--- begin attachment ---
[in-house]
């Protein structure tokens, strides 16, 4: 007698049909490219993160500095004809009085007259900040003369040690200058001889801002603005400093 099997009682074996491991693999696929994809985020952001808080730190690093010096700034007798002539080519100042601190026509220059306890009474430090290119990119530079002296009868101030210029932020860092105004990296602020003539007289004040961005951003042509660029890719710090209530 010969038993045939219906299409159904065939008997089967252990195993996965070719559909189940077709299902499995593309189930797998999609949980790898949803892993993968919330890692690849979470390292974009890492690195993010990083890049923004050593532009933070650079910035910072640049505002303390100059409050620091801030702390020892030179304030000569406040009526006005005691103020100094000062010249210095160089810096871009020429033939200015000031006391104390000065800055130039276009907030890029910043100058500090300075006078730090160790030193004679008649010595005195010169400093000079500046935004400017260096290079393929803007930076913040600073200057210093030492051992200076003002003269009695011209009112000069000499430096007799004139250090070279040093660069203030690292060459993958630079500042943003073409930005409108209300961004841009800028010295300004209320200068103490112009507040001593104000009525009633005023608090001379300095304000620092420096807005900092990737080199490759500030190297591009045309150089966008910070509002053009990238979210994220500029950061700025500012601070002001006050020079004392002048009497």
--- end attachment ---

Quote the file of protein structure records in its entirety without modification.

[in-house]
């Protein structure tokens, strides 16, 4: 007698049909490219993160500095004809009085007259900040003369040690200058001889801002603005400093 099997009682074996491991693999696929994809985020952001808080730190690093010096700034007798002539080519100042601190026509220059306890009474430090290119990119530079002296009868101030210029932020860092105004990296602020003539007289004040961005951003042509660029890719710090209530 010969038993045939219906299409159904065939008997089967252990195993996965070719559909189940077709299902499995593309189930797998999609949980790898949803892993993968919330890692690849979470390292974009890492690195993010990083890049923004050593532009933070650079910035910072640049505002303390100059409050620091801030702390020892030179304030000569406040009526006005005691103020100094000062010249210095160089810096871009020429033939200015000031006391104390000065800055130039276009907030890029910043100058500090300075006078730090160790030193004679008649010595005195010169400093000079500046935004400017260096290079393929803007930076913040600073200057210093030492051992200076003002003269009695011209009112000069000499430096007799004139250090070279040093660069203030690292060459993958630079500042943003073409930005409108209300961004841009800028010295300004209320200068103490112009507040001593104000009525009633005023608090001379300095304000620092420096807005900092990737080199490759500030190297591009045309150089966008910070509002053009990238979210994220500029950061700025500012601070002001006050020079004392002048009497």